Skaldic Poetry of the Scandinavian Middle Ages

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Sigv Víkv 8I/2 — Vinðum ‘to Wends’

Veitk, at víga mœtir
Vinðum háttr inn átta
— styrkr gekk vǫrðr at virki
verðungar — styr gerði.
Sinn môttut bœ banna
borg Kantara — sorgar
mart fekksk prúðum Pǫrtum —
portgreifar Ôleifi.

Veitk, at mœtir víga, háttr Vinðum, gerði inn átta styr; styrkr vǫrðr verðungar gekk at virki. Portgreifar môttut banna Ôleifi bœ sinn, Kantaraborg; mart sorgar fekksk prúðum Pǫrtum.

I know that the meeter of battles [WARRIOR], dangerous to Wends, held the eighth battle; the strong guardian of the troop [RULER] advanced against the fortification. The townreeves were not able to ban Óláfr from their city, Canterbury; much sorrow was caused for the proud Partar.


[2] Vinðum: vǫndum 325VI, 73aˣ, vǫndu 78aˣ, virðum 61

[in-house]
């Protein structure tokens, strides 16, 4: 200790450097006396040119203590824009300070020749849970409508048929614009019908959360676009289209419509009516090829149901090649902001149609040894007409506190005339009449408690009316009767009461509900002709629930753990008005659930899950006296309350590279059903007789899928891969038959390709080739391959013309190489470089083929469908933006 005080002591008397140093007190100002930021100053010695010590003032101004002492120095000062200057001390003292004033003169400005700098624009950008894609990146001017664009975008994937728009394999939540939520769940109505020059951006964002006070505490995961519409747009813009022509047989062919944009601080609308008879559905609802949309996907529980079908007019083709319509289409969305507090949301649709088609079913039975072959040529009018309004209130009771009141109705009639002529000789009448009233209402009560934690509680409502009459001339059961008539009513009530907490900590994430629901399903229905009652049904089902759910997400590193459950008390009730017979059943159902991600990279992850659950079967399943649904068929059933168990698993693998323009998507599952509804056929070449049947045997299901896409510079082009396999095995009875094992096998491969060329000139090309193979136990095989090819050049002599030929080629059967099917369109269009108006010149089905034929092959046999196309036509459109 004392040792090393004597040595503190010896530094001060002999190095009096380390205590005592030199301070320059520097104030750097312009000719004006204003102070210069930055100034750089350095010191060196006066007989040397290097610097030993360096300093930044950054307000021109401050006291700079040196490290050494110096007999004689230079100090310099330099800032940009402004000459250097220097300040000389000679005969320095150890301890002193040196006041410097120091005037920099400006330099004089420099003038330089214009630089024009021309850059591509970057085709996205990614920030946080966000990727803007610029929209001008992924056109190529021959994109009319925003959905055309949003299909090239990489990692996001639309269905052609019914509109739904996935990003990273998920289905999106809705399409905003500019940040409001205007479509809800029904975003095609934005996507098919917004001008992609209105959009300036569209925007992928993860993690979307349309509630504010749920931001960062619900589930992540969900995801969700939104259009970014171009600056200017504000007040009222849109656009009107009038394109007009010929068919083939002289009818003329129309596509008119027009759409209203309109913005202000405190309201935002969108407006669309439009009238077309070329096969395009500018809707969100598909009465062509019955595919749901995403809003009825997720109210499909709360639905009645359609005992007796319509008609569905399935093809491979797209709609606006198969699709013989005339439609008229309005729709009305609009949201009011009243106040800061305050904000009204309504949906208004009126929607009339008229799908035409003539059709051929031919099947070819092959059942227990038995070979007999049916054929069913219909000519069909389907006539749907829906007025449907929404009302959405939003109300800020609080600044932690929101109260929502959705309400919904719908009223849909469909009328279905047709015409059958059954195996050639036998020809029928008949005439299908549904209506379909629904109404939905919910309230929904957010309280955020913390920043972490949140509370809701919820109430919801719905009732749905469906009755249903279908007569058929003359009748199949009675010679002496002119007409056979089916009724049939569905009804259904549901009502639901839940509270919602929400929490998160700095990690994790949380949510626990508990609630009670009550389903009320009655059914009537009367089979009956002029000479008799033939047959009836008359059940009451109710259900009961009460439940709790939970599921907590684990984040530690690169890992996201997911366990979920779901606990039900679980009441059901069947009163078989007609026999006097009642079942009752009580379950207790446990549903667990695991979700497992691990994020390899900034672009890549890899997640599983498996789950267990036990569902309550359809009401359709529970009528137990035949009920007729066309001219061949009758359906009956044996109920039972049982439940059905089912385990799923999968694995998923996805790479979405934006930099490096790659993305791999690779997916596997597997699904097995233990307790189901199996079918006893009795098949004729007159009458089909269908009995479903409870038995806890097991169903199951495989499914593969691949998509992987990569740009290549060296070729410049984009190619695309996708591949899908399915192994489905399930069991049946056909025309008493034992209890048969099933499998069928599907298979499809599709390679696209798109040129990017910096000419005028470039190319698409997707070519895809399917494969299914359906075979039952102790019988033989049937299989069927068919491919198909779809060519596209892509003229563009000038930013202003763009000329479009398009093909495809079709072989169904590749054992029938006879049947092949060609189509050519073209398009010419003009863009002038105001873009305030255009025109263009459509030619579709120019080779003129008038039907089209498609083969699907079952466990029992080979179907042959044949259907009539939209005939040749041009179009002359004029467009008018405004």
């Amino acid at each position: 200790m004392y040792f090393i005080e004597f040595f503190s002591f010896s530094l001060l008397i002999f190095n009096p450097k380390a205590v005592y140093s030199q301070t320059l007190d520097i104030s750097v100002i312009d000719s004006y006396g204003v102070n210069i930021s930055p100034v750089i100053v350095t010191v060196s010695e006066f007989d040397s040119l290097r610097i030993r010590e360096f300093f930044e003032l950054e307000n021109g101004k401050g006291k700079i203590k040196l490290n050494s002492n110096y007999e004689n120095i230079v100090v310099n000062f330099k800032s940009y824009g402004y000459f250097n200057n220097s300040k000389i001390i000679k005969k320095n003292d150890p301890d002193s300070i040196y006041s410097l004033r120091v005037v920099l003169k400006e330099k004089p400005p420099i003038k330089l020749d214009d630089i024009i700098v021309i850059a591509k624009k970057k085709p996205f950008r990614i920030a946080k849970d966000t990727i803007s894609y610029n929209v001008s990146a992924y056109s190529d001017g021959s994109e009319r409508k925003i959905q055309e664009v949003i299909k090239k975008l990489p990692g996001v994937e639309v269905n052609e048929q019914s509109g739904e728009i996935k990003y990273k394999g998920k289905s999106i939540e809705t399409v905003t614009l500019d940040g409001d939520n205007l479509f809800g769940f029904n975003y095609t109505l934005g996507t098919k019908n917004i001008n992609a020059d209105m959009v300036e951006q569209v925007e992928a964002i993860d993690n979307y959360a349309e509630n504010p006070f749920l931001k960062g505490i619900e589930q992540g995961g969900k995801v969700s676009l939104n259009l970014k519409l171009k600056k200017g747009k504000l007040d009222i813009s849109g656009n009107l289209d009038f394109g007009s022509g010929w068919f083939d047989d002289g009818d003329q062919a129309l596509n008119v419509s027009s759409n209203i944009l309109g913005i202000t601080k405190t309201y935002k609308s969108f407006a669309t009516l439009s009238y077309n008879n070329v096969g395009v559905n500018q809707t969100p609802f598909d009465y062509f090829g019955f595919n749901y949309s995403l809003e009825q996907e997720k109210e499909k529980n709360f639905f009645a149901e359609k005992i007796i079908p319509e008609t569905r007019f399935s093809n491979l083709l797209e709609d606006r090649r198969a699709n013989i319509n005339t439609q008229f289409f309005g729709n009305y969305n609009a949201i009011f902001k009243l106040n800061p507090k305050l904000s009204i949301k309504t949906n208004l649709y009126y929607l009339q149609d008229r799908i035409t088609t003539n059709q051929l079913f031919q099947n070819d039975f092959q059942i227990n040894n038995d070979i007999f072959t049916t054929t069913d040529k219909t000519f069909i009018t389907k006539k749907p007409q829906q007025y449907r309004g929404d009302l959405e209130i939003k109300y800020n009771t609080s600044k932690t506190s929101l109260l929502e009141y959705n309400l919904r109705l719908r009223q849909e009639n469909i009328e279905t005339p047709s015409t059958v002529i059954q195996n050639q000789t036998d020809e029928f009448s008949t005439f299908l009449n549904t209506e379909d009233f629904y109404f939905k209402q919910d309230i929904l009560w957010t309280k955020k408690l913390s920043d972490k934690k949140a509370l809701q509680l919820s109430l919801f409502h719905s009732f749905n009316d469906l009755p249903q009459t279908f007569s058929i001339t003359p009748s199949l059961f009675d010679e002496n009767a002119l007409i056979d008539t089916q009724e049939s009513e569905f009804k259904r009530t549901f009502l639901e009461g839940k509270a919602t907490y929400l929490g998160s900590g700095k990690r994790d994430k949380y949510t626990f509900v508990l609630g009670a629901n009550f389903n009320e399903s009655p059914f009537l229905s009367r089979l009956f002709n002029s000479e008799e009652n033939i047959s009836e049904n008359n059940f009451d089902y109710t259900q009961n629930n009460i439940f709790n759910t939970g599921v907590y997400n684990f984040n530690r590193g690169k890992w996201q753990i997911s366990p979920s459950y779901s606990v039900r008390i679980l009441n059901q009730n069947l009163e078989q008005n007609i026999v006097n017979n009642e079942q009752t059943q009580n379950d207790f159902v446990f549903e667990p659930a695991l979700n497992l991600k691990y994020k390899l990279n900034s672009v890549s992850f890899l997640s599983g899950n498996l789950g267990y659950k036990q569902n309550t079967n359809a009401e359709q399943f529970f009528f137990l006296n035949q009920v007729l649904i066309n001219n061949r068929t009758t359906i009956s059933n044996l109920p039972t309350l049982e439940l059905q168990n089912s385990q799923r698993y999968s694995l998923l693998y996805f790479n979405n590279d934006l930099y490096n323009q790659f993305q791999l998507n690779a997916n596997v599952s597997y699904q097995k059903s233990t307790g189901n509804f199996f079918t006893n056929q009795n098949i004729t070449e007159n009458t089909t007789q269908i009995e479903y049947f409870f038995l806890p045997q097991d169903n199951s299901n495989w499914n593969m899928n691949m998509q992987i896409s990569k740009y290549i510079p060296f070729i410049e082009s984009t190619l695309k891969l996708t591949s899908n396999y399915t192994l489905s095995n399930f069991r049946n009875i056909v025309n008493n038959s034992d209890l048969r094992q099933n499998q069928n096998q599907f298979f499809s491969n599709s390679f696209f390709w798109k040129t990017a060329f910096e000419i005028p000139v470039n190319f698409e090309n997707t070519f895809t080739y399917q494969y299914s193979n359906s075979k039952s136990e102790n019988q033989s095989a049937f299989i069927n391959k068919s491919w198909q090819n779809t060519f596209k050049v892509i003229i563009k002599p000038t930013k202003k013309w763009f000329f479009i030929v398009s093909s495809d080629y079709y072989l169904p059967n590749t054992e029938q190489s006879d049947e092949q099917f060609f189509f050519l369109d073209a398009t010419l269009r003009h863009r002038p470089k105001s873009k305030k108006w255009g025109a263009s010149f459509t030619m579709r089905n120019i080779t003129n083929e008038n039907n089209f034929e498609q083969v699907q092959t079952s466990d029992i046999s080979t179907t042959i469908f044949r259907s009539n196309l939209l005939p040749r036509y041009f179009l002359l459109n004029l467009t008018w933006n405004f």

[2] háttr Vinðum ‘dangerous to Wends’: It is not known why Óláfr is described thus, as there is otherwise no mention of Wends in connection with his youthful battles, though his namesake Óláfr Tryggvason is said to have attacked the Wends (e.g. Hfr Óldr 1). Háttr is established as the form of the adj. by the rhyme on átt-. This is the only known occurrence (LP: háttr), but it is clearly related to the nouns háski and hætta, both ‘danger’, and is equivalent to the adj. hættr ‘dangerous’ as in ÞjóðA Sex 2/7II hættr Serkjum ‘dangerous to Serkir (Saracens)’ or Hfr Óldr 2/1, 2 hættr fjǫrvi Gota ‘dangerous to the life of the Gotar’.



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